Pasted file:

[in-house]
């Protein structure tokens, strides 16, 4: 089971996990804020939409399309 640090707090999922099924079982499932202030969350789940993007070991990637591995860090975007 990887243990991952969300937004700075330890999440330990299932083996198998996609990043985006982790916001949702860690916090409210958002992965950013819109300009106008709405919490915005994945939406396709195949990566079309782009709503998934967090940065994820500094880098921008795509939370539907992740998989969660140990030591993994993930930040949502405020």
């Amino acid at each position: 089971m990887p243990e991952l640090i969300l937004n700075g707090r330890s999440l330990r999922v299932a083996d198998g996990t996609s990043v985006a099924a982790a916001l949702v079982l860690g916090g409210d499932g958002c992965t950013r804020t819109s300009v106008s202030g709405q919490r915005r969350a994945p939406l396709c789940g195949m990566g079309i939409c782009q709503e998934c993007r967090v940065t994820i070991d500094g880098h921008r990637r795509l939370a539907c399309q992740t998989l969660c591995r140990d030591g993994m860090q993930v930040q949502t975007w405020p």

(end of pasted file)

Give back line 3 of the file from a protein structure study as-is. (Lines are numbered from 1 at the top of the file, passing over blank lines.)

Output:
């Amino acid at each position: 089971m990887p243990e991952l640090i969300l937004n700075g707090r330890s999440l330990r999922v299932a083996d198998g996990t996609s990043v985006a099924a982790a916001l949702v079982l860690g916090g409210d499932g958002c992965t950013r804020t819109s300009v106008s202030g709405q919490r915005r969350a994945p939406l396709c789940g195949m990566g079309i939409c782009q709503e998934c993007r967090v940065t994820i070991d500094g880098h921008r990637r795509l939370a539907c399309q992740t998989l969660c591995r140990d030591g993994m860090q993930v930040q949502t975007w405020p």